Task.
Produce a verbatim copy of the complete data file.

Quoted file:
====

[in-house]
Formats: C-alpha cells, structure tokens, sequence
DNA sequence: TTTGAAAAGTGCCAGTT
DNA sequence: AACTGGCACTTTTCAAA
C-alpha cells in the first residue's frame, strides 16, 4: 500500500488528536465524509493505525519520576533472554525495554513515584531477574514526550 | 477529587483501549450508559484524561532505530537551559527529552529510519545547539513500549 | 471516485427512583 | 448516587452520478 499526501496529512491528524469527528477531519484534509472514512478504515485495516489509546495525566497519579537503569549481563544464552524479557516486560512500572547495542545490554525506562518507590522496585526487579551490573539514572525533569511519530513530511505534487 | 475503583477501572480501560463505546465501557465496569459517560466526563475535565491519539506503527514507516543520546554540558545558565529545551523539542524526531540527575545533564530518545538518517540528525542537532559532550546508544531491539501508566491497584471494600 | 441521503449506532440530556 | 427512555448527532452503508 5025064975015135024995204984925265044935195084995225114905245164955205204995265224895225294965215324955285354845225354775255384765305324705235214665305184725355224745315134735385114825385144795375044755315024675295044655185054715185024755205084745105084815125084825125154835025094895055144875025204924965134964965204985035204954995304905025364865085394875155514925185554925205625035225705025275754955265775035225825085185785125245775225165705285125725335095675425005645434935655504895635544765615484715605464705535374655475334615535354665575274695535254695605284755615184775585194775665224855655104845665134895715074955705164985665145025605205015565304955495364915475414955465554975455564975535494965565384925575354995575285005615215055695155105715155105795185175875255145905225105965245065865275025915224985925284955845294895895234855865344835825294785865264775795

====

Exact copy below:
[in-house]
Formats: C-alpha cells, structure tokens, sequence
DNA sequence: TTTGAAAAGTGCCAGTT
DNA sequence: AACTGGCACTTTTCAAA
C-alpha cells in the first residue's frame, strides 16, 4: 500500500488528536465524509493505525519520576533472554525495554513515584531477574514526550 | 477529587483501549450508559484524561532505530537551559527529552529510519545547539513500549 | 471516485427512583 | 448516587452520478 499526501496529512491528524469527528477531519484534509472514512478504515485495516489509546495525566497519579537503569549481563544464552524479557516486560512500572547495542545490554525506562518507590522496585526487579551490573539514572525533569511519530513530511505534487 | 475503583477501572480501560463505546465501557465496569459517560466526563475535565491519539506503527514507516543520546554540558545558565529545551523539542524526531540527575545533564530518545538518517540528525542537532559532550546508544531491539501508566491497584471494600 | 441521503449506532440530556 | 427512555448527532452503508 5025064975015135024995204984925265044935195084995225114905245164955205204995265224895225294965215324955285354845225354775255384765305324705235214665305184725355224745315134735385114825385144795375044755315024675295044655185054715185024755205084745105084815125084825125154835025094895055144875025204924965134964965204985035204954995304905025364865085394875155514925185554925205625035225705025275754955265775035225825085185785125245775225165705285125725335095675425005645434935655504895635544765615484715605464705535374655475334615535354665575274695535254695605284755615184775585194775665224855655104845665134895715074955705164985665145025605205015565304955495364915475414955465554975455564975535494965565384925575354995575285005615215055695155105715155105795185175875255145905225105965245065865275025915224985925284955845294895895234855865344835825294785865264775795